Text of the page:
Skift: Looking through this lens, how do you approach the sharing economy as an organization?
Greyber: We’ve been in discussions with all the different sharing economy providers. We were, I think the first travel management company, if not the first travel company, to integrate Uber directly into our mobile application. We did that because we talk to our travel managers and we had some great dialogue. Travel managers are exploring those types of things deeply. In some areas we really leaned in and tried to think about how we can solve those problems.
We’re also in discussions with players in the lodging side. We made an acquisition in HomeAway. We’ve been talking as well with Airbnb. I think that the challenge in those areas is, if you look at what the major travel management companies announced with Airbnb, it’s basically another fractured experience.
Eventually, the division extends as far as the agent being able to talk to you on the phone and use the website. That’s like calling to buy something on Amazon, and it just doesn’t feel like that’s the right experience. Now, there’s ways that you can have a private label site owned by Amazon or have inventory that’s on Amazon, also on our site and so forth. We think that’s where those things are going to go. We really want to try to build a compelling experience for travelers, and travel managers so they can manage them.
Skift: Speaking of HomeAway, do you expect the company’s products to become a part of Egencia’s corporate travel offerings.
Greyber: We’re having those discussions now. First, I think it fundamentally fits in much better [than Airbnb]. The reason is, Home Away is whole home space. You don’t have to worry about going into a room on a business trip and finding someone else’s clothes in the drawer or a bunch of toothpaste in the bathroom. They have whole home rentals. It’s a much better experience, by the way I think for leisure, but I think as well for the business traveler.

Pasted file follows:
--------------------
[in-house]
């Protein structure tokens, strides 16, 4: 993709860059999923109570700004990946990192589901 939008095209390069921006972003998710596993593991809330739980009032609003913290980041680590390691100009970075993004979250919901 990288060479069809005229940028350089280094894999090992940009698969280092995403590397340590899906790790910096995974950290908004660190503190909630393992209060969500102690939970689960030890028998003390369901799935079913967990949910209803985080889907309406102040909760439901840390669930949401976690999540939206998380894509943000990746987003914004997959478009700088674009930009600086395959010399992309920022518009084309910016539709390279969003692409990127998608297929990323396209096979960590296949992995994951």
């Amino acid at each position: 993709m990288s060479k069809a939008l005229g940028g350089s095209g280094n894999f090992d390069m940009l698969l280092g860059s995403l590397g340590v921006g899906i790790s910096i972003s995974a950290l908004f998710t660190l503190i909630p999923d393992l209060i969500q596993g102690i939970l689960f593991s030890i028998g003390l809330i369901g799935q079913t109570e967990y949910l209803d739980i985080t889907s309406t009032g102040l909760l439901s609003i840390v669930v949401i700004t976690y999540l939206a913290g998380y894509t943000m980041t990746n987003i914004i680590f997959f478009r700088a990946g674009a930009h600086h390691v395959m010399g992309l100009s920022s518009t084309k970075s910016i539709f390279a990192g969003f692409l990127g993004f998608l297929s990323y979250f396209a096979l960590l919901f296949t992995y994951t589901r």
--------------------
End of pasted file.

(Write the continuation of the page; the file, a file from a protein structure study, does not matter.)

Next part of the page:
The other piece to it is that today HomeAway is in more leisure destinations than urban markets. It’s not black and white, but if you looked at the mix, by and large Airbnb has a bit more inventory coverage in some of these urban areas. That’s going to equalize over time. We think there’s a great opportunity for Airbnb in corporate and we’re going to think about that. We think there’s a great opportunity for HomeAway in corporate. We’re helping them think about that.
Where we are in the process as Expedia Inc. is starting the process of integrating not just HomeAway as a company, but the inventory that they’re offering. We’re going to start to think about how we can integrate that into our booking sites. In that example, we’ll probably see the brand Expedia business take the lead on breaking some of the barriers from a technology perspective and user experience perspective. Then we will adapt those things for corporate travel as appropriate.
Skift: When you look ahead at the evolution of the corporate travel ecosystem, what trends are you seeing overall?
Greyber: The pressure for consolidation is there. Not just because of the economics but because what it takes to be good at this is a lot of practice. It’s disintermediation, the startup, and all that stuff. Everyone’s pivoting to corporate because I think there’s going to be more pressure to drive consolidation.
There’s another more commercial prediction that I would make. Today there’s a huge crescendo in the level of channel acrimony between certain hotel users and distribution channels and all that stuff. I actually predict all of that will go away; in the same way that it’s more or less gone away on the airline side, when calmer heads prevailed and realized that, ‘Oh, my cost of distribution on my supplier direct site is actually equal to the cost of distribution including the [global distribution system] in the channel.’ I think there’s going to be a lot more dialogue about, how can we serve those customers regardless of how they want to touch us at the moment of booking.